This is especially important if you are self-publishing or going through some sort of digital publishing service with no editorial oversight. The digital age makes it possible for everyone to do anything, it seems, but unfortunately, that means that far too many people feel like they are masters of everything, too. But I would say that even a master editor, when they take on the role of writer, needs someone who can edit their writing.

6. If you could have an afternoon with a character from one of your works, who would you choose? Why?

The Timeflyz, from my all ages graphic novel series. First, I like them. I’d enjoy hanging out with them — of all my characters, these are the characters who surprise me the mist with their actions and reactions to my plots. Second, I’d love for them to tell me about some of the people they have met in their travels through time. And maybe I could convince them to take me along with them for a short trip . . .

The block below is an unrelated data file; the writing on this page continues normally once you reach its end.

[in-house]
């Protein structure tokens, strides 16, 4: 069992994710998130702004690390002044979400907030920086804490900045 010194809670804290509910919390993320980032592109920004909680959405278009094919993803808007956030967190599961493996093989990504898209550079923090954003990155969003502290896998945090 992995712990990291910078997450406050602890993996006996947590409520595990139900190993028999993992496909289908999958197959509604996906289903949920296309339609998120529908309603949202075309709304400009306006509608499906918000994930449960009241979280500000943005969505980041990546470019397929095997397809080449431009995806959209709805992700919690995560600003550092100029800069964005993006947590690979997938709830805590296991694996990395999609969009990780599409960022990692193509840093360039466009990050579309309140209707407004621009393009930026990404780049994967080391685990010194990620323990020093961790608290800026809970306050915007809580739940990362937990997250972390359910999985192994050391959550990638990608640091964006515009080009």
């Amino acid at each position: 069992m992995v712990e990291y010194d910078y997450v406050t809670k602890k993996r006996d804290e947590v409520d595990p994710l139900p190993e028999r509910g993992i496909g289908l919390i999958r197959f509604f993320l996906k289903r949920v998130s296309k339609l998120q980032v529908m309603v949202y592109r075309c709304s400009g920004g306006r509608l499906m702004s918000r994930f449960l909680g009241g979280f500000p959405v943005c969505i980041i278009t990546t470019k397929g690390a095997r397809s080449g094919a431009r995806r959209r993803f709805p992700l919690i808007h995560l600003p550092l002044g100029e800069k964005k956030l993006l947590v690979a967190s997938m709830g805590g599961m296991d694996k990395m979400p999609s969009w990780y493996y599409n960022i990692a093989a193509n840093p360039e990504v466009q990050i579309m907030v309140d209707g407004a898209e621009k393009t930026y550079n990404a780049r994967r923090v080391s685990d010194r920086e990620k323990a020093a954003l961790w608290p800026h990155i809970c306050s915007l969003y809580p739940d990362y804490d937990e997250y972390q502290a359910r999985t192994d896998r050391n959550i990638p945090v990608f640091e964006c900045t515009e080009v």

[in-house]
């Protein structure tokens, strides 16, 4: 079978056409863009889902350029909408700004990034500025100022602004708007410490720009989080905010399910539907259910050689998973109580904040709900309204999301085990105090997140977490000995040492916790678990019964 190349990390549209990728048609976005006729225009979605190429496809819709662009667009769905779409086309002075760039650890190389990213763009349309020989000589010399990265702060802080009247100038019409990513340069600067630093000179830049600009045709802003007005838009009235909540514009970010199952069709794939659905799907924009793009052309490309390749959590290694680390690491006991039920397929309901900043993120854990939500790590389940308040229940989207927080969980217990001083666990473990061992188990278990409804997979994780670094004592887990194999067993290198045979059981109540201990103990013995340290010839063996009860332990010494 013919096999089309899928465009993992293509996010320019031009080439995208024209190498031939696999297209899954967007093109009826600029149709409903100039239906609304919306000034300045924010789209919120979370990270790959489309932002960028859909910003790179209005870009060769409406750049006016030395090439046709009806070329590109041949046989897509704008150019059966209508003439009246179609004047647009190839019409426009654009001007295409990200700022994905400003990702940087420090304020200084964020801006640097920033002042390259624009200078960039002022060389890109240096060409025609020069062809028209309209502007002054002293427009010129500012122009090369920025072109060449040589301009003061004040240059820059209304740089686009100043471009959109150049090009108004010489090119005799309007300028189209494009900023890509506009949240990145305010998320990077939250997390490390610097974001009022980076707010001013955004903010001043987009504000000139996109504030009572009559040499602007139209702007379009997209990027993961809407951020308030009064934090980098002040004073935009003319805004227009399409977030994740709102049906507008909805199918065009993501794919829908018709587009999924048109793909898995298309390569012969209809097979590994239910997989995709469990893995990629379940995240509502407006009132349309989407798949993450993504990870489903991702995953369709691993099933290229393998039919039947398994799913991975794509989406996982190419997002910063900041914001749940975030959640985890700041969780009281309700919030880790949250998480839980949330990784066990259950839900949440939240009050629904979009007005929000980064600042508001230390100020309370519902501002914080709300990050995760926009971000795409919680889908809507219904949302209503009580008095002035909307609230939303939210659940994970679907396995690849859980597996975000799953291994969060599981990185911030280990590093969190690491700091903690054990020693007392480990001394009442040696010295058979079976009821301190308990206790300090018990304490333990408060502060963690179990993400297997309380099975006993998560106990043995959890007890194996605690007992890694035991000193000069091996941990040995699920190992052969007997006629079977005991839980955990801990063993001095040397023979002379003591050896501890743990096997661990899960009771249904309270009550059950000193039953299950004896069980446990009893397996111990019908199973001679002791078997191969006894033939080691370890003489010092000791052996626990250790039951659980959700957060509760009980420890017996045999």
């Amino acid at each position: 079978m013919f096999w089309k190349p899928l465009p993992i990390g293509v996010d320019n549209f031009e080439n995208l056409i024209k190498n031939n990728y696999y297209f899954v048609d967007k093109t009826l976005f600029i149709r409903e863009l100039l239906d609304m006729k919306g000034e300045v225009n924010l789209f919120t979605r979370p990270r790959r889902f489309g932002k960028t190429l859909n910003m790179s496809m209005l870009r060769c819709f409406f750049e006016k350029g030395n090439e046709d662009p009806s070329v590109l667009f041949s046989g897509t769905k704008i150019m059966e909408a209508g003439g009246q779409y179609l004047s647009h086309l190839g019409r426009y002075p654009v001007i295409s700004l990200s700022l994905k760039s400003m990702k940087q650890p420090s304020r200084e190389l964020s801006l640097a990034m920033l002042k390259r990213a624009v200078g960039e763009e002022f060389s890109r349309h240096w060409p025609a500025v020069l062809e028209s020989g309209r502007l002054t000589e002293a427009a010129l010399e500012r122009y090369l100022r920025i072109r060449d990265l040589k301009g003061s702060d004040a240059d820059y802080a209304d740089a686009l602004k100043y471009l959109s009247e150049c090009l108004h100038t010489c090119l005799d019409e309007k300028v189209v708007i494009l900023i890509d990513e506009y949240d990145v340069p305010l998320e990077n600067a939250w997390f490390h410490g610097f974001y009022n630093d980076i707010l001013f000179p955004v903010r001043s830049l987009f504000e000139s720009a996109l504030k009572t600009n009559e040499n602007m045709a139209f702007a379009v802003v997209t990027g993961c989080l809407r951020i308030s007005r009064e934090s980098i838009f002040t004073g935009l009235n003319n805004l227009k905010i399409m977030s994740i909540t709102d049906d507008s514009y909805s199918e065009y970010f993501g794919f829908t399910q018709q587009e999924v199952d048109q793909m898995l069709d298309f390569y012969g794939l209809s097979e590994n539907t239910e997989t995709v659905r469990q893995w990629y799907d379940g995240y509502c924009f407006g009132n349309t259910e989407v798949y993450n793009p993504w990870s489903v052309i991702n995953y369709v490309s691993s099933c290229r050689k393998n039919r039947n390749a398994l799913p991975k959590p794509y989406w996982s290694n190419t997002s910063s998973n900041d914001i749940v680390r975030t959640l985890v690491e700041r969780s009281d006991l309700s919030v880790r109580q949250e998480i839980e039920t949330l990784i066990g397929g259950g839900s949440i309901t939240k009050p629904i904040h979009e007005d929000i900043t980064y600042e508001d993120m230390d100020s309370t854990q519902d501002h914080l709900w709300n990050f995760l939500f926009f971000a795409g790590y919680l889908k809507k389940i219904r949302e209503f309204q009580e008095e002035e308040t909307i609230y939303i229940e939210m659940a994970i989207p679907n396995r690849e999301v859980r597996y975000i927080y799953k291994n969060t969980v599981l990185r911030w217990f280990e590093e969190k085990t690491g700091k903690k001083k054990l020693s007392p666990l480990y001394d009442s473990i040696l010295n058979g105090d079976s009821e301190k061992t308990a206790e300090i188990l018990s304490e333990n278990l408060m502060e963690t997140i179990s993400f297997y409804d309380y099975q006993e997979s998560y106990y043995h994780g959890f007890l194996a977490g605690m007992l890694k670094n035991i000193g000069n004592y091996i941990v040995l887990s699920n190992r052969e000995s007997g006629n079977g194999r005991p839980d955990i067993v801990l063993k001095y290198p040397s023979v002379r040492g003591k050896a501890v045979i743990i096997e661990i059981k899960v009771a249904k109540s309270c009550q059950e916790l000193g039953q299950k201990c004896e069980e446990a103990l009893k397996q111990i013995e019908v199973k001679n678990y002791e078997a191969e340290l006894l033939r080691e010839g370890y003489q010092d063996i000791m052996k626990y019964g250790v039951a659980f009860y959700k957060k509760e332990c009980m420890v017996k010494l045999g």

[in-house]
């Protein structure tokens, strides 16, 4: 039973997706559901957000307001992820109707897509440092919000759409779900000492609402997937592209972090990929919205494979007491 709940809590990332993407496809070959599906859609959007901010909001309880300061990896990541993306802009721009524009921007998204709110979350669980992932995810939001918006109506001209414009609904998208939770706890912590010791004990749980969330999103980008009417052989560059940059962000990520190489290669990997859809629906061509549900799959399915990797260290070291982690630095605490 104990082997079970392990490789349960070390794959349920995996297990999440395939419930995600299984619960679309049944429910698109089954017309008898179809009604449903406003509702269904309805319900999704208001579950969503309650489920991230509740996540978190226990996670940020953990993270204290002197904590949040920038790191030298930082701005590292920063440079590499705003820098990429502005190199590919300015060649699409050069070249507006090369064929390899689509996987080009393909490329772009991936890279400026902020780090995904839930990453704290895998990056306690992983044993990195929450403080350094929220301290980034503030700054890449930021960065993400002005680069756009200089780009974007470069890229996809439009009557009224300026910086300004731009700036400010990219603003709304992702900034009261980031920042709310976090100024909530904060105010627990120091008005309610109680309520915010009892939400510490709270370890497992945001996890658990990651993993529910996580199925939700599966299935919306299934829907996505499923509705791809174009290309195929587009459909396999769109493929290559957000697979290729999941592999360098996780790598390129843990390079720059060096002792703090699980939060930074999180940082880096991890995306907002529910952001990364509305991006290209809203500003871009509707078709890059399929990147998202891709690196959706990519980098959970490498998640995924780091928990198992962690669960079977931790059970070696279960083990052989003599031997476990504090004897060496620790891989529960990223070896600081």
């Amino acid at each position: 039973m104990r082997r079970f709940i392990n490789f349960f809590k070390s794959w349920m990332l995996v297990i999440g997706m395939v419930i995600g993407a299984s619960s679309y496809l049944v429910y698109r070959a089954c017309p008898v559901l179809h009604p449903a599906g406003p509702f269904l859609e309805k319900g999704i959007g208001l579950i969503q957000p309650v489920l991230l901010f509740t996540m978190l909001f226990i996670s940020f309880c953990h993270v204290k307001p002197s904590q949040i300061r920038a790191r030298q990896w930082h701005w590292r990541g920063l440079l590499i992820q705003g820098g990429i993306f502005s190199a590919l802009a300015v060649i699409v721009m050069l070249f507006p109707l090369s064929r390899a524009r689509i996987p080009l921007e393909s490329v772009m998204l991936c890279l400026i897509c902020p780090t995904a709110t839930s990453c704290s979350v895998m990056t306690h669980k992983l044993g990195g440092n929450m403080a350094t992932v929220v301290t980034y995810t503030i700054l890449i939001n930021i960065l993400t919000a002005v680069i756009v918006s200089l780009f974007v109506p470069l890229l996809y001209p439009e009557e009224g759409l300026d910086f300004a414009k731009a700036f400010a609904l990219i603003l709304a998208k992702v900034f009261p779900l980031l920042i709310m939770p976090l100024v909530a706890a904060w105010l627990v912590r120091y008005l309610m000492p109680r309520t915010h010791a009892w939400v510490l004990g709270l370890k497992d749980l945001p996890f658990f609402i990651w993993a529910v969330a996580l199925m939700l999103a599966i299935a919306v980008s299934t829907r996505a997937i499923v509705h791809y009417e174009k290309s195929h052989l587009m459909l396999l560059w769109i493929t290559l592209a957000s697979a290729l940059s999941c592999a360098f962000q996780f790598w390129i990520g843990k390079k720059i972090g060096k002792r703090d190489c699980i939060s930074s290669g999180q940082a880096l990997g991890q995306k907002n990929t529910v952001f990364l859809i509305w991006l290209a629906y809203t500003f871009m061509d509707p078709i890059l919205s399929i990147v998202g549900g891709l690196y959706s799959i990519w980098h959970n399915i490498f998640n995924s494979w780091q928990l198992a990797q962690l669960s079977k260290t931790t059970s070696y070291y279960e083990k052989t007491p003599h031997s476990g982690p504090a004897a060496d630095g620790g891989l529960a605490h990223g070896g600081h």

7. What is your writing space like?

It’s a mess. A serious, serious mess. Sadly. Eventually, we’re going to get the money to move my office downstairs and shuffle around all our bedrooms. When we do that, I give the new office three weeks before it’s a mess. A serious, serious mess.

I do, however, often leave the house to work in places like our local grocery store’s cafe and Starbucks or something like that. I often need the change of scenery, but also I need to have people around me . . . Just not people I am responsible for.

8. What book is on your nightstand at the moment?